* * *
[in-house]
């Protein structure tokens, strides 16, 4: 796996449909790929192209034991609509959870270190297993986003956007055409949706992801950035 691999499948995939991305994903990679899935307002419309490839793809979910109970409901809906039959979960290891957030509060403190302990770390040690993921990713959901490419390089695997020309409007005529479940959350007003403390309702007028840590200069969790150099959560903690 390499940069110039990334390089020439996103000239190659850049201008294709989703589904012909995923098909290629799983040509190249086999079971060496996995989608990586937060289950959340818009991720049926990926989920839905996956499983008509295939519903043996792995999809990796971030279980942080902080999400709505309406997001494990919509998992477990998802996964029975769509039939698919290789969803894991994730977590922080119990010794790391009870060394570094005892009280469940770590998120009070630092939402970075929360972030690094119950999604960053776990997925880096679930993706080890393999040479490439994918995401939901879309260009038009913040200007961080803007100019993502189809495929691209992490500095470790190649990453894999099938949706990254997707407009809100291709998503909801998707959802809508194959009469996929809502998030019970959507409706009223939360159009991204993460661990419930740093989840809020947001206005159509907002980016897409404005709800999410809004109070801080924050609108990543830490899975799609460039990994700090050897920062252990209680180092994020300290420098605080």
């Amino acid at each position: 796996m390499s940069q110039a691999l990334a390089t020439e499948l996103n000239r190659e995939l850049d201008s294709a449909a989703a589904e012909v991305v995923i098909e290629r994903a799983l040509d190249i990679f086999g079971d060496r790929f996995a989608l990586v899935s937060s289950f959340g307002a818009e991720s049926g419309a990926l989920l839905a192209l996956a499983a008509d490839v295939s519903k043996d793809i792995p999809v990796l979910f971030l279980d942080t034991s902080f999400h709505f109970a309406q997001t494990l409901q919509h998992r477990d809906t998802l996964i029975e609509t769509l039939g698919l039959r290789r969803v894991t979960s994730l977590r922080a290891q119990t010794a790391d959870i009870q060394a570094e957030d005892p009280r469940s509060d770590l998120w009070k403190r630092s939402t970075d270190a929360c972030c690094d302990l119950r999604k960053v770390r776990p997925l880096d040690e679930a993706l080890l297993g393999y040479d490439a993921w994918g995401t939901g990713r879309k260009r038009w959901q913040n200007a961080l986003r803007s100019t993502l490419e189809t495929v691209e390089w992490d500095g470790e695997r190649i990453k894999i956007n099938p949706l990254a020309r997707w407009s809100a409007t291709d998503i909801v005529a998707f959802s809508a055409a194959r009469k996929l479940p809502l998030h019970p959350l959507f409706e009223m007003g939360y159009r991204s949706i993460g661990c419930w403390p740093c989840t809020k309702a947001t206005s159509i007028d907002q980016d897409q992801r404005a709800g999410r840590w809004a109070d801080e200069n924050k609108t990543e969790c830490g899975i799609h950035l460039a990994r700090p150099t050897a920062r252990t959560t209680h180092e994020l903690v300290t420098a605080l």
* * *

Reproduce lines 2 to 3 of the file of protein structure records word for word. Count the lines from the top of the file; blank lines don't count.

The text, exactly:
């Protein structure tokens, strides 16, 4: 796996449909790929192209034991609509959870270190297993986003956007055409949706992801950035 691999499948995939991305994903990679899935307002419309490839793809979910109970409901809906039959979960290891957030509060403190302990770390040690993921990713959901490419390089695997020309409007005529479940959350007003403390309702007028840590200069969790150099959560903690 390499940069110039990334390089020439996103000239190659850049201008294709989703589904012909995923098909290629799983040509190249086999079971060496996995989608990586937060289950959340818009991720049926990926989920839905996956499983008509295939519903043996792995999809990796971030279980942080902080999400709505309406997001494990919509998992477990998802996964029975769509039939698919290789969803894991994730977590922080119990010794790391009870060394570094005892009280469940770590998120009070630092939402970075929360972030690094119950999604960053776990997925880096679930993706080890393999040479490439994918995401939901879309260009038009913040200007961080803007100019993502189809495929691209992490500095470790190649990453894999099938949706990254997707407009809100291709998503909801998707959802809508194959009469996929809502998030019970959507409706009223939360159009991204993460661990419930740093989840809020947001206005159509907002980016897409404005709800999410809004109070801080924050609108990543830490899975799609460039990994700090050897920062252990209680180092994020300290420098605080």
């Amino acid at each position: 796996m390499s940069q110039a691999l990334a390089t020439e499948l996103n000239r190659e995939l850049d201008s294709a449909a989703a589904e012909v991305v995923i098909e290629r994903a799983l040509d190249i990679f086999g079971d060496r790929f996995a989608l990586v899935s937060s289950f959340g307002a818009e991720s049926g419309a990926l989920l839905a192209l996956a499983a008509d490839v295939s519903k043996d793809i792995p999809v990796l979910f971030l279980d942080t034991s902080f999400h709505f109970a309406q997001t494990l409901q919509h998992r477990d809906t998802l996964i029975e609509t769509l039939g698919l039959r290789r969803v894991t979960s994730l977590r922080a290891q119990t010794a790391d959870i009870q060394a570094e957030d005892p009280r469940s509060d770590l998120w009070k403190r630092s939402t970075d270190a929360c972030c690094d302990l119950r999604k960053v770390r776990p997925l880096d040690e679930a993706l080890l297993g393999y040479d490439a993921w994918g995401t939901g990713r879309k260009r038009w959901q913040n200007a961080l986003r803007s100019t993502l490419e189809t495929v691209e390089w992490d500095g470790e695997r190649i990453k894999i956007n099938p949706l990254a020309r997707w407009s809100a409007t291709d998503i909801v005529a998707f959802s809508a055409a194959r009469k996929l479940p809502l998030h019970p959350l959507f409706e009223m007003g939360y159009r991204s949706i993460g661990c419930w403390p740093c989840t809020k309702a947001t206005s159509i007028d907002q980016d897409q992801r404005a709800g999410r840590w809004a109070d801080e200069n924050k609108t990543e969790c830490g899975i799609h950035l460039a990994r700090p150099t050897a920062r252990t959560t209680h180092e994020l903690v300290t420098a605080l």